The increase in inflation has bitten into real wage growth, which is found to have fallen by 0.5% in the year so far. Given the already squeezed finances of much of the UK’s working population, this has seen a decrease in retail spending for non-essential purchases, while budget stores like Aldi and Lidl have seen continued boosts to their sales figures.BDO Employment indexThe employment index is continuing to see increases as unemployment levels fall further to 4.4% of the UK’s working age population actively looking for work. The figure is the lowest since 1975, although the increase in employment has yet to translate into higher wages, even while demand for workers saw a near-record 768,000 vacancies advertised for May to July.

According to the study the relatively low wage increase so far this year, 2.1%, is reflective of ‘weak productivity growth, driven in part by economic uncertainty’. However, it may also be substantially linked to the growing ‘gig economy’ of the UK, whereby employers fill roles with ‘self-employed’ or ‘freelance’ staff in order to circumvent long-term commitments to higher wages and improved conditions – cutting costs, but at the same time limiting the spending power of a large portion of the working population – which, in the long term, could severely limit the growth potential of an economy based on consumption.


More news on


Project management industry adds £156 billion of value to UK economy

15 April 2019

Project management has grown into one of UK’s largest areas of business over the past decade, amid the increasing ‘projectification’ of work. With the gross value added to the UK economy by project management estimated to be £156 billion, this trend is likely to continue in the coming era.

Despite the huge success of project management in recent years, until now there has been relatively little data available on the size of project activity. As a result, there has been a great deal of debate on things like the number of people involved in the sector, the number of projects, and how it contributes to economic output. Due to this need for clarity, APM, the UK’s professional body for project management (the largest organisation of its kind in Europe, with 28,000 individual members) commissioned economists from PwC to shed light on the industry's economic impact.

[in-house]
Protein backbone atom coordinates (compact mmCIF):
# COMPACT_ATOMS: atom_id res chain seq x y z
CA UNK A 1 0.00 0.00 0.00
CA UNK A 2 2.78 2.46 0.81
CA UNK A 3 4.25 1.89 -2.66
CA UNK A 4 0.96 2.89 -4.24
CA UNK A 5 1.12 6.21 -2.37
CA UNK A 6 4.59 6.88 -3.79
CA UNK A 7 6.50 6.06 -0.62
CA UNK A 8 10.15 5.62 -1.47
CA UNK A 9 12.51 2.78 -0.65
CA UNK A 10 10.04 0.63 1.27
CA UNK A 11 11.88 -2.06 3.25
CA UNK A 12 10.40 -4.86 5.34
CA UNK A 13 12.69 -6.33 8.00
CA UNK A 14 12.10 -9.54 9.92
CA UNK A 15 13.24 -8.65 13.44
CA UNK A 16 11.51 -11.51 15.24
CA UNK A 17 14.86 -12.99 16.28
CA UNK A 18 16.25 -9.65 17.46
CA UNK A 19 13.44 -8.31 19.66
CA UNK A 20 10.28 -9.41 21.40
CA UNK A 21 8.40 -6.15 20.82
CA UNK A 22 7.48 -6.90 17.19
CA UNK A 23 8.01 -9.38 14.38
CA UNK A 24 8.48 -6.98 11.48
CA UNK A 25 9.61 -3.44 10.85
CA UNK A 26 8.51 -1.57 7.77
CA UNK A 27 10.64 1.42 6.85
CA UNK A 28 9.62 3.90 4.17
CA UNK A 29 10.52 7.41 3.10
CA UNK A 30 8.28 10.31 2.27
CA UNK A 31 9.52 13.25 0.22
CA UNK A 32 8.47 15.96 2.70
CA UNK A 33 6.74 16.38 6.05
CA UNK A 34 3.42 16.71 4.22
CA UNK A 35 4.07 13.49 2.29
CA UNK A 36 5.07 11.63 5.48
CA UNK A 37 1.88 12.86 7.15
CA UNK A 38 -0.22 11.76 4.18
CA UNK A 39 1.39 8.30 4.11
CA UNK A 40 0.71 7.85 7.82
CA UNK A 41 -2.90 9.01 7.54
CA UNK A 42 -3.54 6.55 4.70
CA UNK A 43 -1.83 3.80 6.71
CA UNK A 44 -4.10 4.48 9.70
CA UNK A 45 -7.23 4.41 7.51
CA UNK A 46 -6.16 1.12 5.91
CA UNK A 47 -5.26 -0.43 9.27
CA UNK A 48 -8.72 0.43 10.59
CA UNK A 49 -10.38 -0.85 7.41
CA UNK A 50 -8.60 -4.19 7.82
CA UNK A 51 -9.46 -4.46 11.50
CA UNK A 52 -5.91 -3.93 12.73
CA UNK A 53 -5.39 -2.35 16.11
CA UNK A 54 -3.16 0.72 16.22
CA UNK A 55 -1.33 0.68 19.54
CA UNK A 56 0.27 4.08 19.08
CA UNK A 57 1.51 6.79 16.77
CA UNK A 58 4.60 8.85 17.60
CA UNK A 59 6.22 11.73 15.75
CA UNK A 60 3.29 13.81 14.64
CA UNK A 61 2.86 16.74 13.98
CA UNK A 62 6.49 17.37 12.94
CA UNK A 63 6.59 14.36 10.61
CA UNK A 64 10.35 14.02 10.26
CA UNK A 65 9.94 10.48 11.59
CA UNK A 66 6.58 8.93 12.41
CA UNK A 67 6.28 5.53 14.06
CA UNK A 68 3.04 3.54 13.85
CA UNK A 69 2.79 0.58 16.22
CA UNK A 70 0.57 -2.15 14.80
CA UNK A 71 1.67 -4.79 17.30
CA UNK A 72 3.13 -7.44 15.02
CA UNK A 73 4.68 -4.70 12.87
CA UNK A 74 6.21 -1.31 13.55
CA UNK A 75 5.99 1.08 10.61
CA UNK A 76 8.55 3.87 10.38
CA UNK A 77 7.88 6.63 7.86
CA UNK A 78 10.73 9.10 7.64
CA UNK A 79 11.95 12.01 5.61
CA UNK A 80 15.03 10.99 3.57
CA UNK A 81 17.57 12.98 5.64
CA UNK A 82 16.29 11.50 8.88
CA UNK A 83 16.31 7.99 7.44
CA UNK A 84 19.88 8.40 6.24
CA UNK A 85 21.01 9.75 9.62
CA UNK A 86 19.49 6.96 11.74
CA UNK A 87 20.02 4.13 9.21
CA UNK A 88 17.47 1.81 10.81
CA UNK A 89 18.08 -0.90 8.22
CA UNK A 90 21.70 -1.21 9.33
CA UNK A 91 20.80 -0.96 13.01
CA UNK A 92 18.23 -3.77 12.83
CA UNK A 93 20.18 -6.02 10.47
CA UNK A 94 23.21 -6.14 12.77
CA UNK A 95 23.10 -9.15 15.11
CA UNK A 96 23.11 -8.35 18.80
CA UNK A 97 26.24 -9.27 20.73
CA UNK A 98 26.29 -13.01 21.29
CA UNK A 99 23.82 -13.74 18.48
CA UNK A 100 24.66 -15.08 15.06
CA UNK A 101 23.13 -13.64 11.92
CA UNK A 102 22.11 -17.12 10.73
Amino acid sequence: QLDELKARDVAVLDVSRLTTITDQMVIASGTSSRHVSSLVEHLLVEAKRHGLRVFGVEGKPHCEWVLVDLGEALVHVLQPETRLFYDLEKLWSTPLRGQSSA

The research concluded that the profession makes a more significant contribution to the UK economy than the financial services sector. 2.13 million full-time equivalent workers (FTEs) were employed in the UK project management sector, generating £156.5 billion of annual gross value added (GVA). In comparison, the financial services sector contributes £115 billion, and the construction industry adds £113 billion.

Gross value added to UK economy

Commenting on the discovery, Debbie Dore, Chief Executive of APM said, “Project management runs as a ‘golden thread’ through businesses, helping to develop new services, driving strategic change and sector-wide reform.”

Who is a ‘project manager’?

To reach these estimates, PwC’s researchers used detailed models to map out the value of project management activity. They ultimately defined relevant ‘projects’ as “temporary, non-routine endeavours or rolling programmes of change designed to produce a distinct product, service or end result… [with] a defined beginning and end, a specific scope, a ring-fenced budget, [and] an identified and potentially dedicated team with a project manager in charge.”

Building on this, they then went on to define what the act of project management actually is. The job consists of applying “processes, methods, knowledge, skills and experience” so that clients can meet their objectives and bring about planned outputs or outcomes. The analysts added that this includes “initiating the project, planning, executing, controlling, quality assuring and closing the work of an identified and dedicated team according to a specified budget and timeframe.”